Source: Tocqueville research, Merck Investments, Bloomberg

    Finding income has become tricky over the past fifteen months. Yields on all asset classes have compressed. However, when comparing the dividend yield on the S&P 500 to the U.S. 10 Treasury yield, they are almost the same. Let’s not ignore that the yield dividend on the S&P 500 is growing, because in most instances, the income in a bond is fixed.

    Source: Tocqueville research, Merck Investments, Bloomberg

    If/when the price of an investment sells off, understand two important elements: First, just because a portfolio value may be down during a certain period does not mean that money is “lost.” There are three ways to lose money: inflation, taxes, and the sale of a bad investment idea at a loss. Investors have limited control over the first two factors. However, selling a stock only because its price is down (and not for company fundamental reasons or personal liquidity needs) guarantees the loss. Second, sell-offs should be viewed as a potentially opportunistic times to buy. See the chart below. The red diamonds show the selloff from the peak during a calendar year for the S&P 500, and the blue bar shows the actual end of calendar year results. For example, in 2020, during the height of COVID, the market was down 34%, yet finished the year up 16%. Consider the generational wealth that was destroyed by those investors who went to cash at the bottom and missed the rally that followed. Also, per the chart, from 1987-through today, 26 of those 35 years, or 75% of the time, the market finished positive for the calendar year despite the intra-year declines.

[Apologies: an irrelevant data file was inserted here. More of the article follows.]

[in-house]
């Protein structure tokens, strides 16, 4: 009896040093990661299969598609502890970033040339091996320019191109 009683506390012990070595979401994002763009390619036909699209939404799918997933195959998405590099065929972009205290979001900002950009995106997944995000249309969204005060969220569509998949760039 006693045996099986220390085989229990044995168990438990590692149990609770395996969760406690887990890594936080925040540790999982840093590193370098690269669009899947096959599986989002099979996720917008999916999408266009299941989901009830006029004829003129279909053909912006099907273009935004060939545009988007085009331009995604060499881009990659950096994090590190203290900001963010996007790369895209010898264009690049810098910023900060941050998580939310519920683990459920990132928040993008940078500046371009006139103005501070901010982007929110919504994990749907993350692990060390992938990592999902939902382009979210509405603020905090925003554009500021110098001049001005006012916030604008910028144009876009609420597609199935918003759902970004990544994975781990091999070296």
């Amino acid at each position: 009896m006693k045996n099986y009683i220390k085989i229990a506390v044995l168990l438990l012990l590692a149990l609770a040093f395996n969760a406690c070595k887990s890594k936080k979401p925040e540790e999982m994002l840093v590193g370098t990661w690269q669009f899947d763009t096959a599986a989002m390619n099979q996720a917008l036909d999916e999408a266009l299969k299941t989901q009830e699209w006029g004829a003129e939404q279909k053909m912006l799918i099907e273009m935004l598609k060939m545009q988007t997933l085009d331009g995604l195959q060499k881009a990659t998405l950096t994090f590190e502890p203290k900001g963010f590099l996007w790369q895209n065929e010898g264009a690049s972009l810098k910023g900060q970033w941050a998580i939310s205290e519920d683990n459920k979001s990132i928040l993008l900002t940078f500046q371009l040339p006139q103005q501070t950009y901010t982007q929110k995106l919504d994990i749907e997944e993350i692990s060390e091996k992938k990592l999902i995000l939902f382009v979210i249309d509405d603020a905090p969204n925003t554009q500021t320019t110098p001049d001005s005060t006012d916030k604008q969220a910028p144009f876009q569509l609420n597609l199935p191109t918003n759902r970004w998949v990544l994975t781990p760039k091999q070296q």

Source: Tocqueville research, Strategas

    Investing in equities is always accompanied by risk. However, by having clear objectives of your financial assets, along with a solid understanding of the fundamentals of the underlying investment idea such as: the business model, the earnings drivers, the management team, etc., market selloffs should be embraced, in our view, as a stock potentially for sale, but not necessarily to be sold.

     

    This article reflects the views of the author as of the date or dates cited and may change at any time. The information should not be construed as investment advice. No representation is made concerning the accuracy of cited data, nor is there any guarantee that any projection, forecast or opinion will be realized. References to stocks, securities or investments should not be considered recommendations to buy or sell. Past performance is not a guide to future performance. Securities that are referenced may be held in portfolios managed by Tocqueville or by principals, employees and associates of Tocqueville, and such references should not be deemed as an understanding of any future position, buying or selling, that may be taken by Tocqueville. We will periodically reprint charts or quote extensively from articles published by other sources. When we do, we will provide appropriate source information. The quotes and material that we reproduce are selected because, in our view, they provide an interesting, provocative or enlightening perspective on current events. Their reproduction in no way implies that we endorse any part of the material or investment recommendations published on those sites.